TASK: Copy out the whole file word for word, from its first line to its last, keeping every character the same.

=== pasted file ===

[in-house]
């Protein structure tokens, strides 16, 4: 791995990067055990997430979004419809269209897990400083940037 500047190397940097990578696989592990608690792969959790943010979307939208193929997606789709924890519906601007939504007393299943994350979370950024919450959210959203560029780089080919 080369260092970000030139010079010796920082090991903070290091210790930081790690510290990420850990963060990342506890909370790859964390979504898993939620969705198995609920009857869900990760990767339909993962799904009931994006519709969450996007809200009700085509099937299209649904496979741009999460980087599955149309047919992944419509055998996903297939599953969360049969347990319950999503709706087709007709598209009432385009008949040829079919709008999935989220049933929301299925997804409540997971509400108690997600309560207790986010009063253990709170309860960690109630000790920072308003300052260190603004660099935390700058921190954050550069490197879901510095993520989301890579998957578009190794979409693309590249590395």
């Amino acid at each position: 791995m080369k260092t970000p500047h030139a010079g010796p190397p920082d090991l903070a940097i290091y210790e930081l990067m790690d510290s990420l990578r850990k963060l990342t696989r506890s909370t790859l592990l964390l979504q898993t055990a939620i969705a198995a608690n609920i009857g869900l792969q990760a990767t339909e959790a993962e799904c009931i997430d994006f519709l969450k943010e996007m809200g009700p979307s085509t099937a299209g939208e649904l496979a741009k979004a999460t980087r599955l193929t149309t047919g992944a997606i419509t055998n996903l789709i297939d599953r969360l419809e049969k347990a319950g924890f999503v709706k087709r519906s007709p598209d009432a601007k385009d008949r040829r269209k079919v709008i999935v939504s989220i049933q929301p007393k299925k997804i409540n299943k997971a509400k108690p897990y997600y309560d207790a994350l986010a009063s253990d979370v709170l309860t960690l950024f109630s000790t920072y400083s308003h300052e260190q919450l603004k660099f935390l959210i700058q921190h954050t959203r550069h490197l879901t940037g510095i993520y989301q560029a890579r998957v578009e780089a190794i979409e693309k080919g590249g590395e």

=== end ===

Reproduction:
[in-house]
């Protein structure tokens, strides 16, 4: 791995990067055990997430979004419809269209897990400083940037 500047190397940097990578696989592990608690792969959790943010979307939208193929997606789709924890519906601007939504007393299943994350979370950024919450959210959203560029780089080919 080369260092970000030139010079010796920082090991903070290091210790930081790690510290990420850990963060990342506890909370790859964390979504898993939620969705198995609920009857869900990760990767339909993962799904009931994006519709969450996007809200009700085509099937299209649904496979741009999460980087599955149309047919992944419509055998996903297939599953969360049969347990319950999503709706087709007709598209009432385009008949040829079919709008999935989220049933929301299925997804409540997971509400108690997600309560207790986010009063253990709170309860960690109630000790920072308003300052260190603004660099935390700058921190954050550069490197879901510095993520989301890579998957578009190794979409693309590249590395």
């Amino acid at each position: 791995m080369k260092t970000p500047h030139a010079g010796p190397p920082d090991l903070a940097i290091y210790e930081l990067m790690d510290s990420l990578r850990k963060l990342t696989r506890s909370t790859l592990l964390l979504q898993t055990a939620i969705a198995a608690n609920i009857g869900l792969q990760a990767t339909e959790a993962e799904c009931i997430d994006f519709l969450k943010e996007m809200g009700p979307s085509t099937a299209g939208e649904l496979a741009k979004a999460t980087r599955l193929t149309t047919g992944a997606i419509t055998n996903l789709i297939d599953r969360l419809e049969k347990a319950g924890f999503v709706k087709r519906s007709p598209d009432a601007k385009d008949r040829r269209k079919v709008i999935v939504s989220i049933q929301p007393k299925k997804i409540n299943k997971a509400k108690p897990y997600y309560d207790a994350l986010a009063s253990d979370v709170l309860t960690l950024f109630s000790t920072y400083s308003h300052e260190q919450l603004k660099f935390l959210i700058q921190h954050t959203r550069h490197l879901t940037g510095i993520y989301q560029a890579r998957v578009e780089a190794i979409e693309k080919g590249g590395e």